Wednesday, October 31, 2018

"Hesitance At Camlann" by Alessio Zanelli

Hesitance At Camlann
Alessio Zanelli

Blunt is the edge,
Pointless – the blade,
Aeruginous – the hilt.
Vanished – the brilliance
Of the steel forged
By sage and benign hands,
When time was puling
Inside the cradle.
Dissolved – the glitter
And the fury of the eyes,
Exhausted – the vigil
For the crunch, that be
With nobody but ourselves.
We like to believe
That outside in the mist
Mordred’s dusky ranks
Eagerly await us.
The combat is lost
Even sooner than fought,
Should we not admit
That our only sacrilege
Was but that of sticking
To our enemy’s figment,
Of reputing ourselves undying
In our deeds’ recollection,
And of disowning in the end
Our ordinary caducity.
A long time we will wait
For a chief who does exist
But within the powdery coffer
Of our time-worn vagaries.
Our aimless arms and banners
Will taint and crumble
To imperceptible dust.
Our certainties will fade away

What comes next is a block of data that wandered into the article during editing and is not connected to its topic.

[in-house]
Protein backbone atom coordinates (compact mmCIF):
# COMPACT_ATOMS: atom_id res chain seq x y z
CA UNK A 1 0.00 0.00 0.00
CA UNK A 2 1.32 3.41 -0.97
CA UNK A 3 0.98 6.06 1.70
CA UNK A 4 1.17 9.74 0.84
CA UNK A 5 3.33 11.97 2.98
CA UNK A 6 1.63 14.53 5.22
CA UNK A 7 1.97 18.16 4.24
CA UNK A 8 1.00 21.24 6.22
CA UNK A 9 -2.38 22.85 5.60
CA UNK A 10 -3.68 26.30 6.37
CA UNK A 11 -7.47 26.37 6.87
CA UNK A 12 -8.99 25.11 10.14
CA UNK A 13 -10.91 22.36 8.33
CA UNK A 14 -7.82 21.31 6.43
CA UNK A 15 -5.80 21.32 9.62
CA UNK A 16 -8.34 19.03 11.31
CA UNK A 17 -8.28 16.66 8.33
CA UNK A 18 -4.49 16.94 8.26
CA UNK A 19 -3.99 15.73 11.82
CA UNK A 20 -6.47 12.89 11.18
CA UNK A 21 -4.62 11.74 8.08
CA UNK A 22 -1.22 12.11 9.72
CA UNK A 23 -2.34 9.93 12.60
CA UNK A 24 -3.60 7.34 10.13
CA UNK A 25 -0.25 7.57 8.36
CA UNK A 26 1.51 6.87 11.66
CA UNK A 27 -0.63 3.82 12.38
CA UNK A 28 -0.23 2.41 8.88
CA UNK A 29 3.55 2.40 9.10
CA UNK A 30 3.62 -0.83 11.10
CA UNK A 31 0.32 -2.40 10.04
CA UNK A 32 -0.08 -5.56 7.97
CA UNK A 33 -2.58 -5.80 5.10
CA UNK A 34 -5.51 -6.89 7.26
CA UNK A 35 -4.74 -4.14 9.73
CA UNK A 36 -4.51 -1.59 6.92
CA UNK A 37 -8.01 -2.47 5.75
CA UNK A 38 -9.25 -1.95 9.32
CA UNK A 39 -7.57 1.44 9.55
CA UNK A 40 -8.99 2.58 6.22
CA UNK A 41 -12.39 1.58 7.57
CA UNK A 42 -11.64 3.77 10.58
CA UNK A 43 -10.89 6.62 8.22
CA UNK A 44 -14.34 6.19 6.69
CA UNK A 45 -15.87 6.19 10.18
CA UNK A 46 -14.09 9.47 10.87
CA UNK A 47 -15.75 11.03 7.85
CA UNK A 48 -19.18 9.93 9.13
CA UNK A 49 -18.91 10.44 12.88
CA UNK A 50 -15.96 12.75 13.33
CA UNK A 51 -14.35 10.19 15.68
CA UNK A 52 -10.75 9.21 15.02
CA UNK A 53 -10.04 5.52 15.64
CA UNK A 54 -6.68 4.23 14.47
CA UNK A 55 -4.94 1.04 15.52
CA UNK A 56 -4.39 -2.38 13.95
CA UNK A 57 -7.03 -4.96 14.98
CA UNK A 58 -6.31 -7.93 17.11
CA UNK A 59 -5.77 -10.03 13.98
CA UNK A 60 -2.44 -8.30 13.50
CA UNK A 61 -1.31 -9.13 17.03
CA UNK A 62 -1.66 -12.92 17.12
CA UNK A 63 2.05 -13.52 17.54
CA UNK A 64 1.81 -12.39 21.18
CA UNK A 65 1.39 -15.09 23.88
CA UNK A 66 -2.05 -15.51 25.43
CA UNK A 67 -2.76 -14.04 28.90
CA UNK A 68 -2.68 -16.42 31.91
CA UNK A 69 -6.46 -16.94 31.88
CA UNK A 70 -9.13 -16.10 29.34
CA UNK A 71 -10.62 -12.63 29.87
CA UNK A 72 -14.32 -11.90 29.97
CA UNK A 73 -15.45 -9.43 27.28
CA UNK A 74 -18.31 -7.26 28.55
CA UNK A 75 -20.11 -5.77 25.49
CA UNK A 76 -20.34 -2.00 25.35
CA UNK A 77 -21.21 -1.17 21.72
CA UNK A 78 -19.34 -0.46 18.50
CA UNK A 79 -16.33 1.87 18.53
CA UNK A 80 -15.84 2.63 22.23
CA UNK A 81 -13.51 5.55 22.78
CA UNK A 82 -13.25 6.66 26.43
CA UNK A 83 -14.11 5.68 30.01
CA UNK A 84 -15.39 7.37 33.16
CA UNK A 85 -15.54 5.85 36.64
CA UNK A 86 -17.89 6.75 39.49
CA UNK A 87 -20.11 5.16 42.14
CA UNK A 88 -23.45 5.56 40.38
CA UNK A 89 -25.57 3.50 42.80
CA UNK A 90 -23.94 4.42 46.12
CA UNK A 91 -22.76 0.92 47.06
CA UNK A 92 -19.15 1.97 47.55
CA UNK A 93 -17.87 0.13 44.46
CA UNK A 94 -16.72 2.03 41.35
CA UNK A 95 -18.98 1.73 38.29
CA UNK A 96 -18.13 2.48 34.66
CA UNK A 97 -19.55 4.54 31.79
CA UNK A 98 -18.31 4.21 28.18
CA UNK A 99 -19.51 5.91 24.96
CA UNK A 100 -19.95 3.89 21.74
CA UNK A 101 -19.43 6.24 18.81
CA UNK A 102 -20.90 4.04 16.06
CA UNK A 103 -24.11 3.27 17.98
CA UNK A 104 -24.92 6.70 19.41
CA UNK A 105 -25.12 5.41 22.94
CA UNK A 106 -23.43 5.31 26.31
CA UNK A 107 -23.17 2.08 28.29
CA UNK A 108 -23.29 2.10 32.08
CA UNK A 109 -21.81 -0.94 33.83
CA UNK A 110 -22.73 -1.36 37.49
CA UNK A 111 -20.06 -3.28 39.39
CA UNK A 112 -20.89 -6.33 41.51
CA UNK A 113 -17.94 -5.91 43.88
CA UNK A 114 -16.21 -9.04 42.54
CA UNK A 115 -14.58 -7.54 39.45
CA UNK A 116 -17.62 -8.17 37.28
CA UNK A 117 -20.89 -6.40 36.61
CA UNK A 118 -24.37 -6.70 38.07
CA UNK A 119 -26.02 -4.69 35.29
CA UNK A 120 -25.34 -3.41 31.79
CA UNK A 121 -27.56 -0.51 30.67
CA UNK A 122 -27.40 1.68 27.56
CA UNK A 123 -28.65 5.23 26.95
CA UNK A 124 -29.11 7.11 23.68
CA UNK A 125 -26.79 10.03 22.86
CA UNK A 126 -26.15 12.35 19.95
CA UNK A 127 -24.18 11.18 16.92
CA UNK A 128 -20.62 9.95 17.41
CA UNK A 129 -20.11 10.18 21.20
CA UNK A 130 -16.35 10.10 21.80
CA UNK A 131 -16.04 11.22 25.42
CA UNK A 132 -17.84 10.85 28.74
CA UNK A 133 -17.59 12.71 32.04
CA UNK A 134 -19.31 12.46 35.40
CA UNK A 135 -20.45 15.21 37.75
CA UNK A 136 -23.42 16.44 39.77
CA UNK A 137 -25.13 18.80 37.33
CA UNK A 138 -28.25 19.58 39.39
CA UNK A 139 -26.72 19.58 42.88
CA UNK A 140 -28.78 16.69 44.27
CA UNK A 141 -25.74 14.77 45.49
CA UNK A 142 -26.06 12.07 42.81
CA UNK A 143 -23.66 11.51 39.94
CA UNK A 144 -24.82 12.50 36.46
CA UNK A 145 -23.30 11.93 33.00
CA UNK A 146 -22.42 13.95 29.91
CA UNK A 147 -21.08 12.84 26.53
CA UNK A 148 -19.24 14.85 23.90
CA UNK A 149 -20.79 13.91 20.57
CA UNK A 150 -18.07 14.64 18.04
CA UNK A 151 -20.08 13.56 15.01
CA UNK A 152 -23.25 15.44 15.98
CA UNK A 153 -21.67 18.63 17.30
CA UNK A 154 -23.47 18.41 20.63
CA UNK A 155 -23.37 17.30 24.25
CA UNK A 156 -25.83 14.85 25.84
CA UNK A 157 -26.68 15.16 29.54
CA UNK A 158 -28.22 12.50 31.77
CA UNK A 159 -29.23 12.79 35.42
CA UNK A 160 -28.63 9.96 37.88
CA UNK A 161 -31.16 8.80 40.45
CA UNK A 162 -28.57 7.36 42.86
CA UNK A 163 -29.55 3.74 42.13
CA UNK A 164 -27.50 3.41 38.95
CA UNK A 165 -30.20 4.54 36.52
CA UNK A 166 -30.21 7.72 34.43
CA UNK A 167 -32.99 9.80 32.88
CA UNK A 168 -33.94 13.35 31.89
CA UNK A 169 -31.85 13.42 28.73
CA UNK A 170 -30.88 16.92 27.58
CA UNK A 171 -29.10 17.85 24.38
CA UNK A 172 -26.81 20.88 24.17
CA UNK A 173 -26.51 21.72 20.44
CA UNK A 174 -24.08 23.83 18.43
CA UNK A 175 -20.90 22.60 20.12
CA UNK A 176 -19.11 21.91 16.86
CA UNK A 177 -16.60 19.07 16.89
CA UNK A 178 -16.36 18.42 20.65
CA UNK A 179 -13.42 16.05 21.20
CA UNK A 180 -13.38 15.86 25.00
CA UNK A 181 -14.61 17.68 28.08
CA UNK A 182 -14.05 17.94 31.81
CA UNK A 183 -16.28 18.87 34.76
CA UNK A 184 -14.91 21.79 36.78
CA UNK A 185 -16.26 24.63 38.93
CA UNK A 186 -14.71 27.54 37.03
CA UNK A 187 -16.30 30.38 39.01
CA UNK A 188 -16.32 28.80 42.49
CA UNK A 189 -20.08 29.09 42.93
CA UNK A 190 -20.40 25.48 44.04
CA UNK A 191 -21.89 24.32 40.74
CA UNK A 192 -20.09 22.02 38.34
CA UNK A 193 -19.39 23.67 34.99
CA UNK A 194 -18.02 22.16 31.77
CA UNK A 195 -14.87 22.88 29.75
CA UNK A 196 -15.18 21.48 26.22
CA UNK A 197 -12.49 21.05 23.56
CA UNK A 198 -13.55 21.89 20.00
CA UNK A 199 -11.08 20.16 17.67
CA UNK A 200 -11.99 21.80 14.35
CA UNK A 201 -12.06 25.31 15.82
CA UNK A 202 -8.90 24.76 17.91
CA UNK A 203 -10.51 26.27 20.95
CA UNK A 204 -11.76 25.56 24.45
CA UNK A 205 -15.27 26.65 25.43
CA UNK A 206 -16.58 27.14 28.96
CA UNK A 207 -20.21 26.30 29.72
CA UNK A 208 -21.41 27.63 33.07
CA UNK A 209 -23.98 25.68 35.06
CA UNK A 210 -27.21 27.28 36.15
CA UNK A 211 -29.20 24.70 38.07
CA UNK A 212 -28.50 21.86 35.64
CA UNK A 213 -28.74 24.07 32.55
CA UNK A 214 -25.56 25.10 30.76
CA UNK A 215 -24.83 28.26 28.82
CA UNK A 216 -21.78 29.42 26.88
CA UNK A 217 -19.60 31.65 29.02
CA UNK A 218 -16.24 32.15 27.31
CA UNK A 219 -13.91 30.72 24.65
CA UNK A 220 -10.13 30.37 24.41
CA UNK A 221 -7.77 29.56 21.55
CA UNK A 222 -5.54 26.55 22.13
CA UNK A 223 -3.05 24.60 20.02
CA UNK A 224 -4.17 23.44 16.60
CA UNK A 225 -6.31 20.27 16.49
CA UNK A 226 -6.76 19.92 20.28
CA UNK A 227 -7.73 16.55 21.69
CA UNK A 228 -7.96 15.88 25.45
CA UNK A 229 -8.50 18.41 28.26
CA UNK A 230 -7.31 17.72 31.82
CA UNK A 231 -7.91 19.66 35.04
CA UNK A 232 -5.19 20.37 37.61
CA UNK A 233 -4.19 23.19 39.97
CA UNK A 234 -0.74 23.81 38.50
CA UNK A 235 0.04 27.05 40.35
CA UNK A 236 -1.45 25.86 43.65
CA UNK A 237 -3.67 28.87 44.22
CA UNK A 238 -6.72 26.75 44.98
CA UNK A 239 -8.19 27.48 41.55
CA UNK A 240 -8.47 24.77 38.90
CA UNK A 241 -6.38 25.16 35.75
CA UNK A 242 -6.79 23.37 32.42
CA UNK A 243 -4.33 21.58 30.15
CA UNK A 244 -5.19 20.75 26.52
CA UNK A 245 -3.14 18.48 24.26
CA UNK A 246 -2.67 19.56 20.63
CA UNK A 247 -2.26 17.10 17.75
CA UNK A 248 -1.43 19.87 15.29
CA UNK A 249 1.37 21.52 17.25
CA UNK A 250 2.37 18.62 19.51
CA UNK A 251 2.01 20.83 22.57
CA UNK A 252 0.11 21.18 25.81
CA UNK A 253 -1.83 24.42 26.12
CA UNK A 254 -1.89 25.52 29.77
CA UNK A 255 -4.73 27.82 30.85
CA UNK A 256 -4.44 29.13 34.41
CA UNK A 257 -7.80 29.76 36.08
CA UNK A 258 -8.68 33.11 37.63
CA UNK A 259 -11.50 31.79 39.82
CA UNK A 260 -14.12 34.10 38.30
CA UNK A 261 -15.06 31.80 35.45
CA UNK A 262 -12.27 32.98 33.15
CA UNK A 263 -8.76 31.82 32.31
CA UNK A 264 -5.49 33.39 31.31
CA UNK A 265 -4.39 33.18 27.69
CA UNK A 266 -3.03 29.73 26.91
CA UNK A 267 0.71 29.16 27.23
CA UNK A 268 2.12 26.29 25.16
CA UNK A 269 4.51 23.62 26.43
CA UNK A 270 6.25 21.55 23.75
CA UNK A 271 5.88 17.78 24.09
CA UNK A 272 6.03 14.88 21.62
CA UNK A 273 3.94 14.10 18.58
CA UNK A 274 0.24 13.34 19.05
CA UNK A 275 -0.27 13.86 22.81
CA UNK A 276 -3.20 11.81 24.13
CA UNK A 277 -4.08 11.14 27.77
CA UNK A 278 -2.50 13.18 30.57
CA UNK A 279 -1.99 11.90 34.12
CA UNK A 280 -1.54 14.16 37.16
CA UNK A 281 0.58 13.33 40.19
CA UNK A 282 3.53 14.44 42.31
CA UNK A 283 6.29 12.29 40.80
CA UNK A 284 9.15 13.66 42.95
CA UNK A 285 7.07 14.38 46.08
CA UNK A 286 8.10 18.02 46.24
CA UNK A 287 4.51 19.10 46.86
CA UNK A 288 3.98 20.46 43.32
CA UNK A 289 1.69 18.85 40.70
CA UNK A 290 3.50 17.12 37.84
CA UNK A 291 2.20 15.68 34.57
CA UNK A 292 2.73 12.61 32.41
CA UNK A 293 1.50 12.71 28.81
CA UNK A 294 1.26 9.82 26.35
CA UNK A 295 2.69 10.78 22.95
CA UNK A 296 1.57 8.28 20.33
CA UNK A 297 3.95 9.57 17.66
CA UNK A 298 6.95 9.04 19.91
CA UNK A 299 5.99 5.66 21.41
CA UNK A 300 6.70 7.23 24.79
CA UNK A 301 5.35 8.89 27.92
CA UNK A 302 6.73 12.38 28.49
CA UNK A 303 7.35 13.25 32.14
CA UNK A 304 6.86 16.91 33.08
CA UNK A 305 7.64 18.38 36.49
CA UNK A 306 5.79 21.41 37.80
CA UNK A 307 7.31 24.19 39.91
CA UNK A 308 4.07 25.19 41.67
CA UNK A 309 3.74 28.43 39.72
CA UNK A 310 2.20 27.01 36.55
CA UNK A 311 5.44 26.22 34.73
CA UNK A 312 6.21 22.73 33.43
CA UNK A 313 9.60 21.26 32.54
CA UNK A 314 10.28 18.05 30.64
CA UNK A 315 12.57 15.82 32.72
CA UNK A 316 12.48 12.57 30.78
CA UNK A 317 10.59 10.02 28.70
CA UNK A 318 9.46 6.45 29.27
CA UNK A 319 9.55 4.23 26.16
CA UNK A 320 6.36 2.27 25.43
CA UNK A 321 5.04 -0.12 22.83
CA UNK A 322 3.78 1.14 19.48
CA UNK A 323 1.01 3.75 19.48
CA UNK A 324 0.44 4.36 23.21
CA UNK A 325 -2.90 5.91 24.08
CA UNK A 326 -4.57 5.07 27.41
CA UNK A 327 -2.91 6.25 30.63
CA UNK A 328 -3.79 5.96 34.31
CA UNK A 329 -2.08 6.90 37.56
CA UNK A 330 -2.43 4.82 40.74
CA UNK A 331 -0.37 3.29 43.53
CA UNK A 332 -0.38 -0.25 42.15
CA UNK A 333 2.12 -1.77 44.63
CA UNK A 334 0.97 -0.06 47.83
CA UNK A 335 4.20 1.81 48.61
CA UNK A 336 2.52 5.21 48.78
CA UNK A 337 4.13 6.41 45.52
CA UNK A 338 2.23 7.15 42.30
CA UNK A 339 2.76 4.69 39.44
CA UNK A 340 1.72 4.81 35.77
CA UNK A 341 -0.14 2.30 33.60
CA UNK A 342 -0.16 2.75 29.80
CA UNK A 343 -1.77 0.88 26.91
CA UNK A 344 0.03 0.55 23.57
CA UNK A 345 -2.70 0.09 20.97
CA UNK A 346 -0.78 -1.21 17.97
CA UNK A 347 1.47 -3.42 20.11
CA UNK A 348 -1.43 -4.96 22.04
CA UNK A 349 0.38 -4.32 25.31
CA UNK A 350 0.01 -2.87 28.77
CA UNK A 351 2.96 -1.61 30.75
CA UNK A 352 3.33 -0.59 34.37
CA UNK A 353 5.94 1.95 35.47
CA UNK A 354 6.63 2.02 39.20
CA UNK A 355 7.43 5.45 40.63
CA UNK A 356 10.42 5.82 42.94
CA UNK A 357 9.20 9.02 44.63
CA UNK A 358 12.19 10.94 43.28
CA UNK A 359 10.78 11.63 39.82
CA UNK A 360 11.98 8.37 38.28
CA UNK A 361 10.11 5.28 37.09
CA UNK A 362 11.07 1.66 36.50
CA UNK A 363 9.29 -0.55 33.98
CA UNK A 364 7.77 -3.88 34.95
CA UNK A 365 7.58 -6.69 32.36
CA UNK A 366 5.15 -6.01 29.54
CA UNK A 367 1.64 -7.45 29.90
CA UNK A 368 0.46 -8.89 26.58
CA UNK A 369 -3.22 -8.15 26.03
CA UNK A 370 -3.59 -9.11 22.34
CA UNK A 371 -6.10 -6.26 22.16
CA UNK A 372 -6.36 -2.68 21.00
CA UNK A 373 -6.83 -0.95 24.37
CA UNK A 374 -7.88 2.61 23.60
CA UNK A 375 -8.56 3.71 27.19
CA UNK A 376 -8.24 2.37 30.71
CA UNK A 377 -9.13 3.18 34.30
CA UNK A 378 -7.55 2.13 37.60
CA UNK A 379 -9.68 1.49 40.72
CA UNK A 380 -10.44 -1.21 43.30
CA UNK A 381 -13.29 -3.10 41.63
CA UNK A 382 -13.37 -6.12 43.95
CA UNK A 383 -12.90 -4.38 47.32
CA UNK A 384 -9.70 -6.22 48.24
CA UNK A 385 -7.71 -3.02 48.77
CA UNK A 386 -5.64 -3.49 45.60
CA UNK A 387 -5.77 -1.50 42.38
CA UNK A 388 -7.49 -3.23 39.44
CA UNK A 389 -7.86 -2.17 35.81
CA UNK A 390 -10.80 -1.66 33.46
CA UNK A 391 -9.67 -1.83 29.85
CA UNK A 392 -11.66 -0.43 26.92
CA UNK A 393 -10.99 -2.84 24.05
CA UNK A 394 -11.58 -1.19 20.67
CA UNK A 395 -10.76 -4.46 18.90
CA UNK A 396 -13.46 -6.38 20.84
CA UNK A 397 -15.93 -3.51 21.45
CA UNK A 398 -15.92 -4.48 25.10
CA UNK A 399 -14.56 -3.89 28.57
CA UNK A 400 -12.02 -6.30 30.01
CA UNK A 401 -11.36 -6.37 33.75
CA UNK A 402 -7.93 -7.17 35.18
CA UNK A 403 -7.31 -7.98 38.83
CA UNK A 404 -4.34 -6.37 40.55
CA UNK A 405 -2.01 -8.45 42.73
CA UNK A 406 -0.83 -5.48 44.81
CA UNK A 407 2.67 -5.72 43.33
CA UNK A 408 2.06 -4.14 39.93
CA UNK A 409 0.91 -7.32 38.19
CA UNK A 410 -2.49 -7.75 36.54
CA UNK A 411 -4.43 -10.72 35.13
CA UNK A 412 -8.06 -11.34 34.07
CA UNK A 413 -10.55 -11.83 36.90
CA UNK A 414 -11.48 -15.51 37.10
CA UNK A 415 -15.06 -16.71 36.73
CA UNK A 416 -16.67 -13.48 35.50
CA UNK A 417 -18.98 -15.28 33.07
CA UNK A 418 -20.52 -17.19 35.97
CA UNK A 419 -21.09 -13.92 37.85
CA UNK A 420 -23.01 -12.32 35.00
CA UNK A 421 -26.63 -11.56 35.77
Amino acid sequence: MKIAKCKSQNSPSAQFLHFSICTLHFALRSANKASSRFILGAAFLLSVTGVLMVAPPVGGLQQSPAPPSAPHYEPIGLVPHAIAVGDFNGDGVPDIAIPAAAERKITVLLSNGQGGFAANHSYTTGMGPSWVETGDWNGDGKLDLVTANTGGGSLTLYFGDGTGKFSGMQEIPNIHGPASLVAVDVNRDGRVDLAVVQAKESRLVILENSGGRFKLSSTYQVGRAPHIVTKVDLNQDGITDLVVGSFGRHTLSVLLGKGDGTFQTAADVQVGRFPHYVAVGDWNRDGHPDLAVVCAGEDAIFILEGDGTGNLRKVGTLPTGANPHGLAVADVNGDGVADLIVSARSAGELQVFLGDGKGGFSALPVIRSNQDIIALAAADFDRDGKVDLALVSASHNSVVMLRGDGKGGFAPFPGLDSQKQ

Like shadows at nightfall.
We will be left alone
With our extinct, sterile ardor.
Mordred and his evil troops
Will have been awaiting in vain.

Poet's Notes:  According to Annales Cambriae and later chronicles, at Camlann (an uncertain place somewhere in England, maybe today’s Queen Camel in Somerset) King Arthur allegedly fought his last battle, against the troops led by his treacherous son of incest Mordred, during which they wounded each other mortally. I’ve always regarded the Arthurian Saga as a monumental allegory not only of the struggle between good and evil but of human existence in its entirety. In turn, I took inspiration from this momentous episode, Arthur’s final epic deed, using it as a metaphor for our continued struggle against doubt and fear, and for our endless battle against imaginary or unidentified enemies. So many times we think we’re fighting something real, be it opposing people or adverse circumstances, only to discover little by little that we’re just chasing ghosts, and that if enemies actually exist, they often hide inside ourselves.

Editor’s Note:  This one reminds me of one James Rowe penned in 2014, "Everywhere the Serpent Slain", one of the best and most important poems I have ever read.  The United States are facing this challenge right now, starring Donald Trump as the faithful, fearless, but tainted King Arthur with the faded Declaration of Independence as his shield and the tattered Constitution as his sword, versus progressivism--the Constitution’s incestuous love child.

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